Tag Archives: steve niles

Preview: Ash and the Army of Darkness #3

ASH AND THE ARMY OF DARKNESS #3

Steve Niles (w)
Dennis Calero (a)
Arthur Suydam (c)
FC • 32 pages • $3.99 • Teen+

An old love returns and Ash finds himself with an ally after escaping Wiseman’s City of the Dead. Now the search for the Book of the Dead is on and whoever finds it first can either escape or destroy the world. Only a book and a few words are all that separate the world of the living and the dead and a new war is brewing.

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A New Twisted Tale From Steve Niles!

Visionary author and celebrated comic creator Steve Niles is returning to IDW in 2014 and bringing the most nefarious fiends along with him. Debuting in March, Niles weaves together a grave team-up between Frankenstein’s monster and Jack the Ripper in the terrifying new series, Monster & Madman.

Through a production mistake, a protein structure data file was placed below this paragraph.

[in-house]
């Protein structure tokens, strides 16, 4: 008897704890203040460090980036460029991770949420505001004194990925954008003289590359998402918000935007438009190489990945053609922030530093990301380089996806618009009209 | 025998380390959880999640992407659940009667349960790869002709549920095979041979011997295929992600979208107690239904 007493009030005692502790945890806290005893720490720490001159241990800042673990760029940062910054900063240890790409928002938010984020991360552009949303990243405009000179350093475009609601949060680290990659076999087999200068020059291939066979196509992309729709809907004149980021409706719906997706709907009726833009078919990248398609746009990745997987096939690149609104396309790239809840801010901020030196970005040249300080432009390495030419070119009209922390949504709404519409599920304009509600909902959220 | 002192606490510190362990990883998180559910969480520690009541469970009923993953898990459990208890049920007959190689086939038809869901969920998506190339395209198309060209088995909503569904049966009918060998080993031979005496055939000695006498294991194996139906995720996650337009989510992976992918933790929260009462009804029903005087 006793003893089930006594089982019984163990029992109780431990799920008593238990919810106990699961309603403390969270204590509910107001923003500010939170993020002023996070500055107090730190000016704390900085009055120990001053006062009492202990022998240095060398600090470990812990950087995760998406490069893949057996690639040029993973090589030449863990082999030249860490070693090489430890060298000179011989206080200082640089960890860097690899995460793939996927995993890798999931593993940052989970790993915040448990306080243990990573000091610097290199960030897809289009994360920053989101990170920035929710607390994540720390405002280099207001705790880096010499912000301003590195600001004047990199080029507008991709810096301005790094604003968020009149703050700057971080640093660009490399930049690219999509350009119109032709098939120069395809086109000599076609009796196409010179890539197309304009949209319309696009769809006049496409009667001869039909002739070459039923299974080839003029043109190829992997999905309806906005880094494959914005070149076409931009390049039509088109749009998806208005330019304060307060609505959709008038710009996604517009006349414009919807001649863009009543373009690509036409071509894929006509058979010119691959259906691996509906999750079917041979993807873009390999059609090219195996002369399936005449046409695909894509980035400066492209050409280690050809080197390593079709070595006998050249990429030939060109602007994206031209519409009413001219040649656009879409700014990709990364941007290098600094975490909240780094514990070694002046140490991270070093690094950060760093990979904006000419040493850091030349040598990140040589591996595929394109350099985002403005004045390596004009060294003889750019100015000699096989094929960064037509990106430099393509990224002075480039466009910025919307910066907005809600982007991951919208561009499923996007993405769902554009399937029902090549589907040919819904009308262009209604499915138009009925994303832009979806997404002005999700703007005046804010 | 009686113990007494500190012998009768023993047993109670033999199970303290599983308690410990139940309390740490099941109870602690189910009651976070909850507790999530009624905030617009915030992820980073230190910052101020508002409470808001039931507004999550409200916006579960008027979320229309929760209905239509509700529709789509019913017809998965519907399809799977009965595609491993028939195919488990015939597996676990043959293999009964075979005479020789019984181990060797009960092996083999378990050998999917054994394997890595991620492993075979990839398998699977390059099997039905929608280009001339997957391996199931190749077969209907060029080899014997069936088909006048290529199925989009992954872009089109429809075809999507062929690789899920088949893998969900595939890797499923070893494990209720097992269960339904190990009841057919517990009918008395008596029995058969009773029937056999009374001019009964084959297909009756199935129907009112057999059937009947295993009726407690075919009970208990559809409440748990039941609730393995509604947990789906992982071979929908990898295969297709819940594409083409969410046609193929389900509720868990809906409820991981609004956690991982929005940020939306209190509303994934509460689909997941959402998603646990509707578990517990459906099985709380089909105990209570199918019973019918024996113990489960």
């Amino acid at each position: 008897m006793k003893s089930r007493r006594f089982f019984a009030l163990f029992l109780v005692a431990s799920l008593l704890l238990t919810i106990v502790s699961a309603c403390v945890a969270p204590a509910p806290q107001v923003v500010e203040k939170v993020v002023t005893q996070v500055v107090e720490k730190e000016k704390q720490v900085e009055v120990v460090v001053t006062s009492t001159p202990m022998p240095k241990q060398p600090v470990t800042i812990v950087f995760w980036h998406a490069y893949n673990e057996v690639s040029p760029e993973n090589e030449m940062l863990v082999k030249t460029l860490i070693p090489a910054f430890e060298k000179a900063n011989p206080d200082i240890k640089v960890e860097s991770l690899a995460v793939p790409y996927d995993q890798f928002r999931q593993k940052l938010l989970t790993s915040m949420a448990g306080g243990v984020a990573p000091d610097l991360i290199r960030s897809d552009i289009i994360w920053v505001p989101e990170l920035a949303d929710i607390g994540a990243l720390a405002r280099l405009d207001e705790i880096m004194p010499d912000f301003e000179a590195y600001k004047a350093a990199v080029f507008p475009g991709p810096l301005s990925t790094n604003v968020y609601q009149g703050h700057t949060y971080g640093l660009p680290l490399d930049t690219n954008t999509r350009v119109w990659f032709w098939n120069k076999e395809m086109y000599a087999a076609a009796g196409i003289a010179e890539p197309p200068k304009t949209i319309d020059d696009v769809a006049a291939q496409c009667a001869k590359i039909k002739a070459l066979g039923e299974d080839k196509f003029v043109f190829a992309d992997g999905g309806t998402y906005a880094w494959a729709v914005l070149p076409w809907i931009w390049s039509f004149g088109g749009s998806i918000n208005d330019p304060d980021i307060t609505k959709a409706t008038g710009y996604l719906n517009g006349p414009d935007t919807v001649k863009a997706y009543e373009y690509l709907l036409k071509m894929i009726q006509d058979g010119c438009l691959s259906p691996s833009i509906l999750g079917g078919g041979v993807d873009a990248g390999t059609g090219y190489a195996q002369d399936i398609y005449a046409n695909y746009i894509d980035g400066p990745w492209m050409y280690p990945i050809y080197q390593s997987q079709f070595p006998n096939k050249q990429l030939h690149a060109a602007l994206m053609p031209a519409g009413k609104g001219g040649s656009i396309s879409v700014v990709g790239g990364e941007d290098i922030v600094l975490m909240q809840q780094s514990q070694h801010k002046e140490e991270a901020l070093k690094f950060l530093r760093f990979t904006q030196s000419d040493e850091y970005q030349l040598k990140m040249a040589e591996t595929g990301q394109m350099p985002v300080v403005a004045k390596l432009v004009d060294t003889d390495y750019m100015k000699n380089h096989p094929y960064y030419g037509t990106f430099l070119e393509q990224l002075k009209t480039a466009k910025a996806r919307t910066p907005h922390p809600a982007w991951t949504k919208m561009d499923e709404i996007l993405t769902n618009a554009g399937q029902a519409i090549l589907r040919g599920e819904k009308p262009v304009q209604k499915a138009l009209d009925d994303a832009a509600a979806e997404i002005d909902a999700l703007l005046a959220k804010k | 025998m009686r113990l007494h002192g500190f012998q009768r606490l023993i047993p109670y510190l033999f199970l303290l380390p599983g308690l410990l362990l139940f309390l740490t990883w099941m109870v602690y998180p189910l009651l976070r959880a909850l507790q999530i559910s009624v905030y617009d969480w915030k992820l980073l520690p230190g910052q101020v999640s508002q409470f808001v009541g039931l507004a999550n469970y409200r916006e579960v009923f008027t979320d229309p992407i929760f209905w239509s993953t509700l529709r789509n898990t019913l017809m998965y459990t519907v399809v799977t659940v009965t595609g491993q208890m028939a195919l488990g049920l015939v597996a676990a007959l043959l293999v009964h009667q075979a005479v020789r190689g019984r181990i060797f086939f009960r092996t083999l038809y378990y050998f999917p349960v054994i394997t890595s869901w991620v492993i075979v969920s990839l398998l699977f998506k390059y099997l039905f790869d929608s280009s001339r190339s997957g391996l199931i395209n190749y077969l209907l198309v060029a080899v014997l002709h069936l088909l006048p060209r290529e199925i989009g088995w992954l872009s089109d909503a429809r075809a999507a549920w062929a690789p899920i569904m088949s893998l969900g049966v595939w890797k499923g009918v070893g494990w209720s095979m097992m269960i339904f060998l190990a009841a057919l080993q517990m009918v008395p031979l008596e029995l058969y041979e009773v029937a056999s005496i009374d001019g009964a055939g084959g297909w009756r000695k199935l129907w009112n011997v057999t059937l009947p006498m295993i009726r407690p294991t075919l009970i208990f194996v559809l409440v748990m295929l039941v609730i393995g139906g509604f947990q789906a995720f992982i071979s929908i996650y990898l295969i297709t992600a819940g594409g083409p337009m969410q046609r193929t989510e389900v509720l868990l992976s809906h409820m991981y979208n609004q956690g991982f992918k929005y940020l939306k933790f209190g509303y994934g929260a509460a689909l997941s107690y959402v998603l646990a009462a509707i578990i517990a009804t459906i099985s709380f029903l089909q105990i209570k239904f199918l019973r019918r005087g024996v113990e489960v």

A lost soul, Frankenstein’s monster seeks refuge from his waking life but finds no comfort in the bitter harshness of his surroundings. He sets out to free himself from his lonely isolation and during this journey he finds himself at the doorstop of a creature more sinister than he could have imagined, the madman, Jack The Ripper.

Niles reinvigorated the horror genre in American comics with his lauded IDW series 30 Days of Night, with artist Ben Templesmith. Since the widely successful and Eisner-nominated series debuted in 2002, 30 Days of Night has gone on to spawn 10 additional series and a major motion picture from Sony.

Joining Niles in this terrifying new series is Damien Worm, whose macabre style brings the undead to life. In addition to penciling, inking and coloring the covers and interior pages, Worm will also be handling lettering chores on the three-issue series.  Niles added, “I’m very excited to be working with Damien. He has that dark edge to his art I love for horror stories. I’m constantly impressed with just how macabre his images can be.”

IDW is eager to share the world of a monster and a madman in this twisted tale from Steve Niles, debuting in March 2014.